“Everyone helped with moving the rural provisions of Plan Change 8 toward being consistent with National Policy, achieving greater environmental outcomes and in being practical to implement and regulate.”
With ORC councillors last week approving Plan Change 8 -Rural Discharges, it moves another step towards a more fit for purpose and comprehensive planning framework, he says.
“These provisions are a very important part of the planning framework that will make up an Operative Land and Water Regional Plan by 2025,” Mr Noone says.
Replacing the current Water Plan and Waste Plan
Ms Dawe says that in December 2019 the ORC committed to the development of a new Land and Water Regional Plan, which would replace some of the provisions in the Water Plan and Waste Plan.
“The rural provisions of Plan Change 8 are the first step towards ensuring compliance with relevant standards,” she says.
PC8’s key provisions are to further reduce adverse water quality effects, by promoting good farming practices and for use as a guide to decision making on consent applications.
In effect since July 2020
Dawe says that for farmers the rules proposed under PC8 shouldn’t come as a surprise, as they already started to have legal effect from the day the plan change was publicly notified in July 2020.
At that point, land holders were required to consider the provisions; the objectives, policies and rules, in the existing plan and the rules proposed under PC8, but from tomorrow farmers only have to consider one set of rules - PC8.
PC8 included primary sector provisions concerning farmers and urban sector provisions for land developers and operators of reticulated storm and wastewater systems.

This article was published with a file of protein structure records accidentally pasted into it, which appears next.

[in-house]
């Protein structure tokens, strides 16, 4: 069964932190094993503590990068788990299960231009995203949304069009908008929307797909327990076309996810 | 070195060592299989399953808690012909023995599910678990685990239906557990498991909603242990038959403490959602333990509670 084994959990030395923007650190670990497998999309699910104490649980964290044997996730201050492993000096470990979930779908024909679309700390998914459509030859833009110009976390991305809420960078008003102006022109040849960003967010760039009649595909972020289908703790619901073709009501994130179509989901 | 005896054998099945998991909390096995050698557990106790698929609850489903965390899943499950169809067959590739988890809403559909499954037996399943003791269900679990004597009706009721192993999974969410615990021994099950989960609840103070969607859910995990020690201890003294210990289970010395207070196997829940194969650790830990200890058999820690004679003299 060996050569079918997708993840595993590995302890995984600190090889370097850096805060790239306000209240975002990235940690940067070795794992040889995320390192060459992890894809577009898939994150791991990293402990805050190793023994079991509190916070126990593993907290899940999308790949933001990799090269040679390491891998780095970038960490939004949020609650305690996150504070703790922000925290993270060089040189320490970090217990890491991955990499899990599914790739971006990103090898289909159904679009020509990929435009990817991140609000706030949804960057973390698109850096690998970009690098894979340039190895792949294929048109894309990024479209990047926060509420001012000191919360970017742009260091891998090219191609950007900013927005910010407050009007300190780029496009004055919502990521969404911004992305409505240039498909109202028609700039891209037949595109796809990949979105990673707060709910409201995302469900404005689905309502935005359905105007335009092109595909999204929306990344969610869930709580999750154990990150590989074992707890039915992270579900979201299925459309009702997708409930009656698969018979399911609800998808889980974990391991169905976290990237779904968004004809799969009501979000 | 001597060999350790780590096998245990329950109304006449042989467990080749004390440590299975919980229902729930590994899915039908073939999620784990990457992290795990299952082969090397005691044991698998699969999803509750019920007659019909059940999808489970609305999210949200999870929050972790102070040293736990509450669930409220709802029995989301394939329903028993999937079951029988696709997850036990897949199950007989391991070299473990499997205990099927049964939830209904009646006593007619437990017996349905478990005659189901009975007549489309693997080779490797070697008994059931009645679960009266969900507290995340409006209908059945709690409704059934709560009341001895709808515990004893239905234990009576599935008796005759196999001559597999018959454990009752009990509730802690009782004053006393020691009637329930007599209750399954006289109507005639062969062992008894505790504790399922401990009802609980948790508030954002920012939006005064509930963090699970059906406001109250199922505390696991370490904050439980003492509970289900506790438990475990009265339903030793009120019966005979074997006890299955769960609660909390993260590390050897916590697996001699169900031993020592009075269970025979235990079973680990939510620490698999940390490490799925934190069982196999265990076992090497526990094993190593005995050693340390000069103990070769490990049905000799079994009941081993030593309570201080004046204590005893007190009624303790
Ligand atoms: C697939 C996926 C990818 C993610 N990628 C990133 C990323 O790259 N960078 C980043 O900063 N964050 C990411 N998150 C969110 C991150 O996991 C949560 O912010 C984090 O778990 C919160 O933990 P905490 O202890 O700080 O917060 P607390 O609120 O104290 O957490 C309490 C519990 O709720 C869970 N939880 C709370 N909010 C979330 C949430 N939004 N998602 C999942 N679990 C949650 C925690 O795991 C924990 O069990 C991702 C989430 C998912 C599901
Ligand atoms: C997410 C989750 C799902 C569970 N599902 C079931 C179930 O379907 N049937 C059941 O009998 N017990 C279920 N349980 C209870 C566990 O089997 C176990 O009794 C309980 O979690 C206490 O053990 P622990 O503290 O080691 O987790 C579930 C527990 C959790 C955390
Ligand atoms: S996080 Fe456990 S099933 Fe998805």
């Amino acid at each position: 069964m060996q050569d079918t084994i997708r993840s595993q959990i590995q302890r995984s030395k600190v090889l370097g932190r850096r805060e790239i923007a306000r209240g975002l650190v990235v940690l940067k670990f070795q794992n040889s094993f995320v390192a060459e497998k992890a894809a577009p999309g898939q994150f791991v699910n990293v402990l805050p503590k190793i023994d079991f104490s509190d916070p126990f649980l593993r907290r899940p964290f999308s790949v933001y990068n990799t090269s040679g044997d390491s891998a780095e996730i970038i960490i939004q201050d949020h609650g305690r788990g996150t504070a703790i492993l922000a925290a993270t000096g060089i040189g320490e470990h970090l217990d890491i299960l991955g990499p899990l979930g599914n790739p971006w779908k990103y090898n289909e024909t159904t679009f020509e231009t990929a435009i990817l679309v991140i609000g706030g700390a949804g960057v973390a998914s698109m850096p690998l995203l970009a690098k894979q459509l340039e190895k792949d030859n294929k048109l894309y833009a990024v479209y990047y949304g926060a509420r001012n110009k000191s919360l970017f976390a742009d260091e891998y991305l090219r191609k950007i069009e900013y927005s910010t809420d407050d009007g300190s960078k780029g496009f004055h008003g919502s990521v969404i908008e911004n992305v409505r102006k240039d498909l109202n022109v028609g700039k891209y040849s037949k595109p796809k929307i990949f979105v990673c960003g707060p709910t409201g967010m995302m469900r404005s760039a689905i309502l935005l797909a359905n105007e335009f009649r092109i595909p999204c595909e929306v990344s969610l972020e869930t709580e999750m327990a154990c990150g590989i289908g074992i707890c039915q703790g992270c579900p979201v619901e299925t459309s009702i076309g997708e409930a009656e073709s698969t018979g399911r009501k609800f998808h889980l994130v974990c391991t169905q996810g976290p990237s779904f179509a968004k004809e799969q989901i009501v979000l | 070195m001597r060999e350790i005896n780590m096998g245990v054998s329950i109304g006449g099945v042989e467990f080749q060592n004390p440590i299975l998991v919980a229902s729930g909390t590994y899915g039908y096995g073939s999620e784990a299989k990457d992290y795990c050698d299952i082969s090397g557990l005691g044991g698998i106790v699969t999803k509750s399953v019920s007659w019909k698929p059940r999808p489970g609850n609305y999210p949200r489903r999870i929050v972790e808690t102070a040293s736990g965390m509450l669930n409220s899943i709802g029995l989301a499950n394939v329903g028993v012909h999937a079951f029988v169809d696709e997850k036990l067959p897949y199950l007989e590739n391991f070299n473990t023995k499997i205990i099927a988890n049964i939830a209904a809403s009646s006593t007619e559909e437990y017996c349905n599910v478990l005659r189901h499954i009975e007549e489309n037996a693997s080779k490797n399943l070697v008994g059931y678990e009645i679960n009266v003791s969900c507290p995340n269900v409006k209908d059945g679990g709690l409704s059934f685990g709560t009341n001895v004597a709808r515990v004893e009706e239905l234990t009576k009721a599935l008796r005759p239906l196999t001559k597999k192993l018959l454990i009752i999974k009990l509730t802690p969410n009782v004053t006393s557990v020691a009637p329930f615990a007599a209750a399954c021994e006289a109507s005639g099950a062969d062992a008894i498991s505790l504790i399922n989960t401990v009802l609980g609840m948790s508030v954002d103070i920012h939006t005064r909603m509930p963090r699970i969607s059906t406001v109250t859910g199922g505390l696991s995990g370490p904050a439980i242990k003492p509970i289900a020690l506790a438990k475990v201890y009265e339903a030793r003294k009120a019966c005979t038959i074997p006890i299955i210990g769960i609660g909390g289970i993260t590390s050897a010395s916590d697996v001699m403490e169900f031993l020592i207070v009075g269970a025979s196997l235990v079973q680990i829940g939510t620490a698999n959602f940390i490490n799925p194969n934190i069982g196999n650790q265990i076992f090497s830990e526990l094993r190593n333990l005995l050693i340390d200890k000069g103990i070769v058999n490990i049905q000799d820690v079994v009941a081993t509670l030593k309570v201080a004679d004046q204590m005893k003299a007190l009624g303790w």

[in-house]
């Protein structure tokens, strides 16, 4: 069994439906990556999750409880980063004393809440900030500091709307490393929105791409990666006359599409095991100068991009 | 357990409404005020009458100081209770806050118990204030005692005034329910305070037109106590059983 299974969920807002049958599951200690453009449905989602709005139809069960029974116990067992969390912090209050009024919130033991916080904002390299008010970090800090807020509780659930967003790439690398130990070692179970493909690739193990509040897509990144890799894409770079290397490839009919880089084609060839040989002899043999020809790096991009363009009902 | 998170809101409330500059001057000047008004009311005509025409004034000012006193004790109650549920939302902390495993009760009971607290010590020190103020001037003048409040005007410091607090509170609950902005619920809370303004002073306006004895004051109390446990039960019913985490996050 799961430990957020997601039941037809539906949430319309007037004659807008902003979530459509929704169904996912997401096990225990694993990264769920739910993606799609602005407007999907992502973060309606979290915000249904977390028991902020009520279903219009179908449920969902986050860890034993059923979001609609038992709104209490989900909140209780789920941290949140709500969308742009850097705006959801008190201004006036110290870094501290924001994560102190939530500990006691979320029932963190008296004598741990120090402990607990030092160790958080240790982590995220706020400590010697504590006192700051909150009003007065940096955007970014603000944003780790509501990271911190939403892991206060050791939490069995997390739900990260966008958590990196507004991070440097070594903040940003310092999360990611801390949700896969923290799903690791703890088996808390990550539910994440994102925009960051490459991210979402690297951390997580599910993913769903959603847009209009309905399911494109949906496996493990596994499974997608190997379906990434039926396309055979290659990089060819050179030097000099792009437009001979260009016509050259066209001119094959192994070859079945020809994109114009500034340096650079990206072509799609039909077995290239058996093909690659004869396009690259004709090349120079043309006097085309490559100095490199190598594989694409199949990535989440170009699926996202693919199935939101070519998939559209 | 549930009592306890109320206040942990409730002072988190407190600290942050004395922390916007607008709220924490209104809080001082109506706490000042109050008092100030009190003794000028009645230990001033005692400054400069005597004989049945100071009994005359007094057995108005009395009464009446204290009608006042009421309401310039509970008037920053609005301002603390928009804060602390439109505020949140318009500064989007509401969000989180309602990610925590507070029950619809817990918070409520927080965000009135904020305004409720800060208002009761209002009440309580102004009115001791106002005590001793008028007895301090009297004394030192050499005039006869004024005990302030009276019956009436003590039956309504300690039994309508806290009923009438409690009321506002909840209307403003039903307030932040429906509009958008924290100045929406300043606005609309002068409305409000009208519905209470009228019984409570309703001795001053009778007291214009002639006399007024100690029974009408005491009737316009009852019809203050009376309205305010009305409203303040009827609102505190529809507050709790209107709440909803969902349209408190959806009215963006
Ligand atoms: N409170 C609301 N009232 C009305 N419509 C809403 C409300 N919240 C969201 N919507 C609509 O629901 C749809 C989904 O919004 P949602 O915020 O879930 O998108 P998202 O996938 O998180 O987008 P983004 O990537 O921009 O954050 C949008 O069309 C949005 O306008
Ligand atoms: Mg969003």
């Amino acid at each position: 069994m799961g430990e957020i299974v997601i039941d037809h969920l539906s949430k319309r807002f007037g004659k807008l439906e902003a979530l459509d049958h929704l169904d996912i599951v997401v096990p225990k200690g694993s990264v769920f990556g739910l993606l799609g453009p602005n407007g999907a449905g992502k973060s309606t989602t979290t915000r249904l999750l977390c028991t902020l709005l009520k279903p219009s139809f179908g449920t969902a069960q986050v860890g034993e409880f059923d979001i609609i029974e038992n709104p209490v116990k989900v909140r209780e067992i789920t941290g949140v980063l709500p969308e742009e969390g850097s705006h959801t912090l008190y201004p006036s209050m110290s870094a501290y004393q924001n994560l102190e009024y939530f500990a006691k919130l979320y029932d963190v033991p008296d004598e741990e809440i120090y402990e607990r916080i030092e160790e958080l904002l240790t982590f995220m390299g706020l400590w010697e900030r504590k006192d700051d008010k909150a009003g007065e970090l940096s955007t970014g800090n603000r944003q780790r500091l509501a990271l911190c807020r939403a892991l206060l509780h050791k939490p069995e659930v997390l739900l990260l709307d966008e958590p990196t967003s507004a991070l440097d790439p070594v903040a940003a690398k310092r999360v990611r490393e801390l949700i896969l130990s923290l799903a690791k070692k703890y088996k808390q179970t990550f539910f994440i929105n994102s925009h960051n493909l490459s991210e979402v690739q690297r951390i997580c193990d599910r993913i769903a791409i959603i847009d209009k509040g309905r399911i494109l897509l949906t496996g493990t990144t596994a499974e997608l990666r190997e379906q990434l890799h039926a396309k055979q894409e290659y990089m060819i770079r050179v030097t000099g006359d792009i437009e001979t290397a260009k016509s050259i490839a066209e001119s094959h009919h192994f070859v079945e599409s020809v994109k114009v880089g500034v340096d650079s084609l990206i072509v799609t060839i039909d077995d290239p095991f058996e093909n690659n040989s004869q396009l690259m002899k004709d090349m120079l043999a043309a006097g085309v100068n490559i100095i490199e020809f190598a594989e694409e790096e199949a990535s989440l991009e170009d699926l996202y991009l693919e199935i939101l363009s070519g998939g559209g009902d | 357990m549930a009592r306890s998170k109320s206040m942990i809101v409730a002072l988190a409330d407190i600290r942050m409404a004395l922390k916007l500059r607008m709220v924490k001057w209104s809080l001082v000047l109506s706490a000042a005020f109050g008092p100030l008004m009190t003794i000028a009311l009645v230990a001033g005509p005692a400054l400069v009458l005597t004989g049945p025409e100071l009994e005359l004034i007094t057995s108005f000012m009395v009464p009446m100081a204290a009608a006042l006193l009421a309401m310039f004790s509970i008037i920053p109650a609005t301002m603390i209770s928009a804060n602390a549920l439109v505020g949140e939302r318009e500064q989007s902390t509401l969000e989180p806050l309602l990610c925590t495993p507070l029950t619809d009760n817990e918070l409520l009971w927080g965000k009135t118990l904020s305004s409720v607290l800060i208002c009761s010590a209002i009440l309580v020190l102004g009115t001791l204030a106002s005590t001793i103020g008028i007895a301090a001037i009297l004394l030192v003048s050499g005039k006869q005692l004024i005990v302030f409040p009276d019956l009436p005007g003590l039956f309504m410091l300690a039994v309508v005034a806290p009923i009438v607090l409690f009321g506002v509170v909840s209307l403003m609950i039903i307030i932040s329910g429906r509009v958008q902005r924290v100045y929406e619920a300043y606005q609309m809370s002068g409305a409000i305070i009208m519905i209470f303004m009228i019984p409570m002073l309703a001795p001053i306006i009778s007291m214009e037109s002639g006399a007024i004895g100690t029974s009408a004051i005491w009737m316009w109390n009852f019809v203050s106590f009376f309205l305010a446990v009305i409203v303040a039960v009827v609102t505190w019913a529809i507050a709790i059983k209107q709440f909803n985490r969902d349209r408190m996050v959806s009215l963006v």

Ms Dawe says the PC8 policies and rules for rural activities are only a little different from those notified nearly two years ago and were the result of mediation between the different appeal parties.
The changes agreed through mediation were to clarify the provisions, improve their practical implementation and, for some, to avoid overlap or inconsistency with the national environmental standards for intensive winter grazing and stock access to water, Ms Dawe says.
Background to PC8 becoming operative
PC8 was part of a larger proposed Plan Change, called the Omnibus Plan Change, which was “called in’’ for fast-tracking by Minister for the Environment David Parker in April 2020 and was referred to the Environment Court.
The Court then heard Plan Change 8 as two separate matters – with one being the primary sector topics, and the second the urban topics - with separate mediation and hearings. The Omnibus Plan Change included Plan Change 8 to the Water Plan and Plan Change 1 to the Regional Plan: Waste.
The Environment Court primary sector hearing was in November 2021, with 15 witnesses appearing in support of PC8.
The Environment Court issued its decision and approved the proposed changes in its January 2022 decision. There were no appeals against the decision.
Because there were no appeals, the ORC was able update its Water Plan with these new provisions, which become operative Saturday 4 June 2022.
Further PC8 information will be available here. If people have questions about the rules and resource consents they should contact email@example.com for more information.